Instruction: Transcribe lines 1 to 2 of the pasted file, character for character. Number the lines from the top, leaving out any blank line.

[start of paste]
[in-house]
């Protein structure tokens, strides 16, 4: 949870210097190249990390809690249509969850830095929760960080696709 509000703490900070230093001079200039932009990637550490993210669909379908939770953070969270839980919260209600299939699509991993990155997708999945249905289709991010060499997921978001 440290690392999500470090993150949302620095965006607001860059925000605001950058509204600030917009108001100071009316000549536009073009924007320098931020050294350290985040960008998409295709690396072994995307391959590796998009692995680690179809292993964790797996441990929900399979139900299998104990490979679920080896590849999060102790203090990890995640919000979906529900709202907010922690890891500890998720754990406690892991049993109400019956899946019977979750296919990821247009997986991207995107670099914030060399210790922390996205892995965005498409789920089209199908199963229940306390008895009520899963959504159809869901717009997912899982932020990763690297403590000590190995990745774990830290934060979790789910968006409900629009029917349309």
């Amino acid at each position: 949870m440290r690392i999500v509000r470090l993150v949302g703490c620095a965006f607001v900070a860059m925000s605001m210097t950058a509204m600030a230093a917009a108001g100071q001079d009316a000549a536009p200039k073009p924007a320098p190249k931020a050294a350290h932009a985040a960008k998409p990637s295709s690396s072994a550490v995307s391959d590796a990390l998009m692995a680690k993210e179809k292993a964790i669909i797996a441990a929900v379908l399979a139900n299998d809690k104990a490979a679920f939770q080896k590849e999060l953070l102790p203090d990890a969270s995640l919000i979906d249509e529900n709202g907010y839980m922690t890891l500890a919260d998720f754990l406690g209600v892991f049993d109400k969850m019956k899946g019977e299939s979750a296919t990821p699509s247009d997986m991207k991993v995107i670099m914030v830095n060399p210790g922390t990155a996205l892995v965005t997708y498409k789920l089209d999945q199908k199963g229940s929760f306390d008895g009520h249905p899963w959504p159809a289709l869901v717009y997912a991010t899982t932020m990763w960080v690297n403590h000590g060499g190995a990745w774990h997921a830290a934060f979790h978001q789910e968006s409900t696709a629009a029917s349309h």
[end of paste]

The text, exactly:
[in-house]
């Protein structure tokens, strides 16, 4: 949870210097190249990390809690249509969850830095929760960080696709 509000703490900070230093001079200039932009990637550490993210669909379908939770953070969270839980919260209600299939699509991993990155997708999945249905289709991010060499997921978001 440290690392999500470090993150949302620095965006607001860059925000605001950058509204600030917009108001100071009316000549536009073009924007320098931020050294350290985040960008998409295709690396072994995307391959590796998009692995680690179809292993964790797996441990929900399979139900299998104990490979679920080896590849999060102790203090990890995640919000979906529900709202907010922690890891500890998720754990406690892991049993109400019956899946019977979750296919990821247009997986991207995107670099914030060399210790922390996205892995965005498409789920089209199908199963229940306390008895009520899963959504159809869901717009997912899982932020990763690297403590000590190995990745774990830290934060979790789910968006409900629009029917349309």